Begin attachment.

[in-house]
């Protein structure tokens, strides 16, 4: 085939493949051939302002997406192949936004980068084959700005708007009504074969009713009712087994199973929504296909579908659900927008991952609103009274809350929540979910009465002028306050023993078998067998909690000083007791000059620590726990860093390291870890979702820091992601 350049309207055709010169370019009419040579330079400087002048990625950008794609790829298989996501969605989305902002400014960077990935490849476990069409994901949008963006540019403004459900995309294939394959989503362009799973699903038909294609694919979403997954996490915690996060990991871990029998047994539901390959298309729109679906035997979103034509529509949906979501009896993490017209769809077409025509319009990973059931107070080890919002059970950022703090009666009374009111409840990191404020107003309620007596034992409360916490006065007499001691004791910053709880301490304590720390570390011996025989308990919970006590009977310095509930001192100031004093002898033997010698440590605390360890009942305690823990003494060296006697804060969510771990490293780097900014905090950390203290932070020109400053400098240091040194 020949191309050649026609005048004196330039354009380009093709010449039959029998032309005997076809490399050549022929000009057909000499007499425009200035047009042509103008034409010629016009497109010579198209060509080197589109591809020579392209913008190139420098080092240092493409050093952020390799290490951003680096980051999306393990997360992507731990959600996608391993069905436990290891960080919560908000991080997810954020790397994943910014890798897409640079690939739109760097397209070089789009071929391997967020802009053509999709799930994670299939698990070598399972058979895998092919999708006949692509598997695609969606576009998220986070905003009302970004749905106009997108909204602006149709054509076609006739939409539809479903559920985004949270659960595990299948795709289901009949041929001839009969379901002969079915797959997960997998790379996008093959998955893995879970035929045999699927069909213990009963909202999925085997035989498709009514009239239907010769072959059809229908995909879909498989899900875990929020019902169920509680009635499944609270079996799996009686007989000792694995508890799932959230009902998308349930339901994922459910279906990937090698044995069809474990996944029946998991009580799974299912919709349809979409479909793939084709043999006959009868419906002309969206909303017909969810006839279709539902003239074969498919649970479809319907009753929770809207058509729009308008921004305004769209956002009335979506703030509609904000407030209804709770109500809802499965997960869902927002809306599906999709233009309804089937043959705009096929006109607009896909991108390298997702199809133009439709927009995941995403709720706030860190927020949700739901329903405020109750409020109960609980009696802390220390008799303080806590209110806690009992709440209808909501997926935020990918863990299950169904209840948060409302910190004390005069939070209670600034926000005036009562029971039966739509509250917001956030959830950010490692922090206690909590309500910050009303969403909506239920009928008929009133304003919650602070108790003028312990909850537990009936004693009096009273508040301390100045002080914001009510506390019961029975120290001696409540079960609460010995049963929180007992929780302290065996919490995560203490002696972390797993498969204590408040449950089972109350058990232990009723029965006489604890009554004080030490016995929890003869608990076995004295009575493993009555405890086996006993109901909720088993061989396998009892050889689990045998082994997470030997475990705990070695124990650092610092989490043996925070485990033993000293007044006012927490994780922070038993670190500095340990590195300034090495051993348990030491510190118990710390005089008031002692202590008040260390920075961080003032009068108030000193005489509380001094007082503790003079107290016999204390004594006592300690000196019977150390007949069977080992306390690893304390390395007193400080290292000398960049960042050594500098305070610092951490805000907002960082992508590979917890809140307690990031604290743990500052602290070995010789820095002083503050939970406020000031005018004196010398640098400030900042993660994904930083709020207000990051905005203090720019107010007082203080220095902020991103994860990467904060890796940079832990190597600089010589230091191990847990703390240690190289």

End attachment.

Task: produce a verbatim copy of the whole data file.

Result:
[in-house]
């Protein structure tokens, strides 16, 4: 085939493949051939302002997406192949936004980068084959700005708007009504074969009713009712087994199973929504296909579908659900927008991952609103009274809350929540979910009465002028306050023993078998067998909690000083007791000059620590726990860093390291870890979702820091992601 350049309207055709010169370019009419040579330079400087002048990625950008794609790829298989996501969605989305902002400014960077990935490849476990069409994901949008963006540019403004459900995309294939394959989503362009799973699903038909294609694919979403997954996490915690996060990991871990029998047994539901390959298309729109679906035997979103034509529509949906979501009896993490017209769809077409025509319009990973059931107070080890919002059970950022703090009666009374009111409840990191404020107003309620007596034992409360916490006065007499001691004791910053709880301490304590720390570390011996025989308990919970006590009977310095509930001192100031004093002898033997010698440590605390360890009942305690823990003494060296006697804060969510771990490293780097900014905090950390203290932070020109400053400098240091040194 020949191309050649026609005048004196330039354009380009093709010449039959029998032309005997076809490399050549022929000009057909000499007499425009200035047009042509103008034409010629016009497109010579198209060509080197589109591809020579392209913008190139420098080092240092493409050093952020390799290490951003680096980051999306393990997360992507731990959600996608391993069905436990290891960080919560908000991080997810954020790397994943910014890798897409640079690939739109760097397209070089789009071929391997967020802009053509999709799930994670299939698990070598399972058979895998092919999708006949692509598997695609969606576009998220986070905003009302970004749905106009997108909204602006149709054509076609006739939409539809479903559920985004949270659960595990299948795709289901009949041929001839009969379901002969079915797959997960997998790379996008093959998955893995879970035929045999699927069909213990009963909202999925085997035989498709009514009239239907010769072959059809229908995909879909498989899900875990929020019902169920509680009635499944609270079996799996009686007989000792694995508890799932959230009902998308349930339901994922459910279906990937090698044995069809474990996944029946998991009580799974299912919709349809979409479909793939084709043999006959009868419906002309969206909303017909969810006839279709539902003239074969498919649970479809319907009753929770809207058509729009308008921004305004769209956002009335979506703030509609904000407030209804709770109500809802499965997960869902927002809306599906999709233009309804089937043959705009096929006109607009896909991108390298997702199809133009439709927009995941995403709720706030860190927020949700739901329903405020109750409020109960609980009696802390220390008799303080806590209110806690009992709440209808909501997926935020990918863990299950169904209840948060409302910190004390005069939070209670600034926000005036009562029971039966739509509250917001956030959830950010490692922090206690909590309500910050009303969403909506239920009928008929009133304003919650602070108790003028312990909850537990009936004693009096009273508040301390100045002080914001009510506390019961029975120290001696409540079960609460010995049963929180007992929780302290065996919490995560203490002696972390797993498969204590408040449950089972109350058990232990009723029965006489604890009554004080030490016995929890003869608990076995004295009575493993009555405890086996006993109901909720088993061989396998009892050889689990045998082994997470030997475990705990070695124990650092610092989490043996925070485990033993000293007044006012927490994780922070038993670190500095340990590195300034090495051993348990030491510190118990710390005089008031002692202590008040260390920075961080003032009068108030000193005489509380001094007082503790003079107290016999204390004594006592300690000196019977150390007949069977080992306390690893304390390395007193400080290292000398960049960042050594500098305070610092951490805000907002960082992508590979917890809140307690990031604290743990500052602290070995010789820095002083503050939970406020000031005018004196010398640098400030900042993660994904930083709020207000990051905005203090720019107010007082203080220095902020991103994860990467904060890796940079832990190597600089010589230091191990847990703390240690190289």